Connecting the dots: An interdisciplinary perspective on climate change effects on whales and whale watching in Skjálfandi Bay, Iceland

Laura Malinauskaite*, David Cook, Brynhildur Davíðsdóttir, Mehdi Pasha Karami, Torben Koenigk, Tim Kruschke, Helga Ögmundardóttir, Marianne Rasmussen

*Corresponding author for this work

Research output: Contribution to journalArticlepeer-review

Abstract

The paper presents a synthesis of some of the interdisciplinary work from the ARCPATH project that focuses on the effects of climate change on Arctic social-ecological systems. It does so through the prism of whales and their recreational ecosystem services (ES). Whales present a group of species that are vulnerable to climate change and, at the same time, are central to the economies, cultures, and identities of many Arctic coastal communities. One such community is the town of Húsavík in Skjálfandi Bay, Iceland. The paper conducts an initial literature review to examine the effects of climate change on whales, globally, before using these findings and site-specific data from climate change modelling, whale observations from whale watching boats and whale watching trip records to investigate possible future impacts on whale watching in Skjálfandi Bay. The literature review identifies three categories of impacts on whales due to climate change, which concern changing distributions and migration, prey availability, and sea-ice and ocean temperature. Linear regression models identify statistically significant relationships between sea-surface temperatures (SST) and cetacean sightings for minke whales, blue whales and white-beaked-dolphins over the period 1995 to 2017. These species appear to have changed their usual feeding areas, and the results imply that further increases in SST are likely to further affect whale distributions. Future climate scenarios indicate that at least 2 °C of SST warming in Skjálfandi Bay up to 2050 might be inevitable regardless of the future emissions scenario, which implies nearly certain change that would require adaptation. The reliance of the local tourism sector on whale watching makes Húsavík vulnerable to the effects of climate change on whales. The results of this interdisciplinary inquiry emphasize the interconnectedness of different components of social-ecological systems and calls for adaptation planning that would enhance the resilience of local community to climate change and conservation measures that could enhance the protection of whales beyond the scope of the current whale sanctuary in Skjálfandi Bay.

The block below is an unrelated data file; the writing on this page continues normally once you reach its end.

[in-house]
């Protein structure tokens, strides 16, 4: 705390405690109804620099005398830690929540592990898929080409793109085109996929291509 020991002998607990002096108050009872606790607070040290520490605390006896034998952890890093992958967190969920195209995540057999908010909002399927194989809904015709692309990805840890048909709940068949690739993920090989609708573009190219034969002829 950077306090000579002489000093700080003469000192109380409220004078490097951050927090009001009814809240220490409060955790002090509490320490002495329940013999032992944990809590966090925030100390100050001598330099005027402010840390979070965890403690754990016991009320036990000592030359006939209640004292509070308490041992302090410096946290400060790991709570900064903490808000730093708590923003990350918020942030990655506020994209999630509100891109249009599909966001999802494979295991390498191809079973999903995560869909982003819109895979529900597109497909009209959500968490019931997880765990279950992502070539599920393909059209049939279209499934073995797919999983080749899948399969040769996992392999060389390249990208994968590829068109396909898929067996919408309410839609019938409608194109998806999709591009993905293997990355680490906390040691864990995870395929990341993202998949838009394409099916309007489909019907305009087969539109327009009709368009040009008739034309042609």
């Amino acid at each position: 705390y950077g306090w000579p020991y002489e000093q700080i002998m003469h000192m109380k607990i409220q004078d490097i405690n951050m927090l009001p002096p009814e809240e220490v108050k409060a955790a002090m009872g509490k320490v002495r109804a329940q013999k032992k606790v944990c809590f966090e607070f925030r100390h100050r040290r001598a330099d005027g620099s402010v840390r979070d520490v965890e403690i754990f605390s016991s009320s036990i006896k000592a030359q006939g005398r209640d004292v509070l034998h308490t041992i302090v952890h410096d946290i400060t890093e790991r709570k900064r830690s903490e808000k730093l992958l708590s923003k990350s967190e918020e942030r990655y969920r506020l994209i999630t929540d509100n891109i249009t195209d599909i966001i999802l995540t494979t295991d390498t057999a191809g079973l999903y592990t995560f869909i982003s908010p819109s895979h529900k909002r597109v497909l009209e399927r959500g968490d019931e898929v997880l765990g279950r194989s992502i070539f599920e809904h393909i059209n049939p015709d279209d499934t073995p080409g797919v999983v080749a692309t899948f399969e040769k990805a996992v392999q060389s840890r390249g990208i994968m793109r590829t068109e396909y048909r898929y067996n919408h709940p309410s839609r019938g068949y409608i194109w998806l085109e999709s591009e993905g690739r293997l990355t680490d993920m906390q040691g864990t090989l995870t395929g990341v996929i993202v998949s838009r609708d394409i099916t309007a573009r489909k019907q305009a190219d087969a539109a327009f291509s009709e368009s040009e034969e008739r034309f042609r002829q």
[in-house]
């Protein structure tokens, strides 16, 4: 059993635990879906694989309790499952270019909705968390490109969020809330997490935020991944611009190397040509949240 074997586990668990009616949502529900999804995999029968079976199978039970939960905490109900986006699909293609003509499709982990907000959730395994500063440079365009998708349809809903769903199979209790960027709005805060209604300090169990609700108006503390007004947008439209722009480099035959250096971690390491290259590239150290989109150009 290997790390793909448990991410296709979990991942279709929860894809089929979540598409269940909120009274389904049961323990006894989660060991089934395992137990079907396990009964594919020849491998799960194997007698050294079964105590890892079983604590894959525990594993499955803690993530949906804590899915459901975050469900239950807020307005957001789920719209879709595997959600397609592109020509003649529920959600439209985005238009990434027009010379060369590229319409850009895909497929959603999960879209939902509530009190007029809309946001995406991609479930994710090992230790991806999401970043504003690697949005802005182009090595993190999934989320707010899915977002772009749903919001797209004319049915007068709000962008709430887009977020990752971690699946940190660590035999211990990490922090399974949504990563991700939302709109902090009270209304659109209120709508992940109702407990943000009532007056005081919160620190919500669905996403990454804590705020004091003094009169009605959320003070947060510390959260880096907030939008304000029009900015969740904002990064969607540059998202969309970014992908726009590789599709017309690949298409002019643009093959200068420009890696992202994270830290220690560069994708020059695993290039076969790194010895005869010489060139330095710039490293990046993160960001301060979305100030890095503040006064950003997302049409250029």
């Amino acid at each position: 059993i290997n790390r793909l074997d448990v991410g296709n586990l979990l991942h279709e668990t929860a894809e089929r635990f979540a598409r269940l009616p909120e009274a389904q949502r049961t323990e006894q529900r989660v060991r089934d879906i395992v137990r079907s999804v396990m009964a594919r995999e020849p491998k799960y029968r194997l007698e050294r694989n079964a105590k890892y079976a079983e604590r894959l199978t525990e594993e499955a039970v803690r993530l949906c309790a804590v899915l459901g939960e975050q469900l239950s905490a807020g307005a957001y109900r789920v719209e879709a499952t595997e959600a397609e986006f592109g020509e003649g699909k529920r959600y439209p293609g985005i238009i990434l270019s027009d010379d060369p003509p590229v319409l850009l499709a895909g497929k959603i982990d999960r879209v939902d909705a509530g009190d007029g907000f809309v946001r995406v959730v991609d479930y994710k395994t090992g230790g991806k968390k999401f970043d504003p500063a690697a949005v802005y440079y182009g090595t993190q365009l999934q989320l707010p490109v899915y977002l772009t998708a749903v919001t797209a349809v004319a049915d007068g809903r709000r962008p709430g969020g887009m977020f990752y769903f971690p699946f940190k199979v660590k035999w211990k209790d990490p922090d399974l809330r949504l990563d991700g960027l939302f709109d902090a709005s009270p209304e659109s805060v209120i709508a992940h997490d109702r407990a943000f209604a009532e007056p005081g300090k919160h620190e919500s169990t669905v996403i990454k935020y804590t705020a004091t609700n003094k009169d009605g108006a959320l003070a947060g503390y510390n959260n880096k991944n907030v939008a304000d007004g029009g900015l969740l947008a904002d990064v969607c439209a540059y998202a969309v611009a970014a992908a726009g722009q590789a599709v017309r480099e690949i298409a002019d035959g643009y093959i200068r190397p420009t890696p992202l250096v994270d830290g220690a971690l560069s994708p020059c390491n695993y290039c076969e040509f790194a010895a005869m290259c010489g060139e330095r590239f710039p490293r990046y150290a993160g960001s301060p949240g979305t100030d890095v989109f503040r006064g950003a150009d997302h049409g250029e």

Original languageEnglish
Article number106274
JournalOcean and Coastal Management
Volume226
DOIs
Publication statusPublished - 1 Jul 2022

Bibliographical note

Funding Information:
This paper has been funded by NordForsk (grant number 76654 ) via their financial support to the Nordic Centre of Excellence ARCPATH (Arctic Climate Predictions – Pathways to Resilient, Sustainable Communities). The authors would like to express sincere gratitude to the whole ARCPATH project team for their continuous efforts and unwavering support.

Publisher Copyright:
© 2022 Elsevier Ltd

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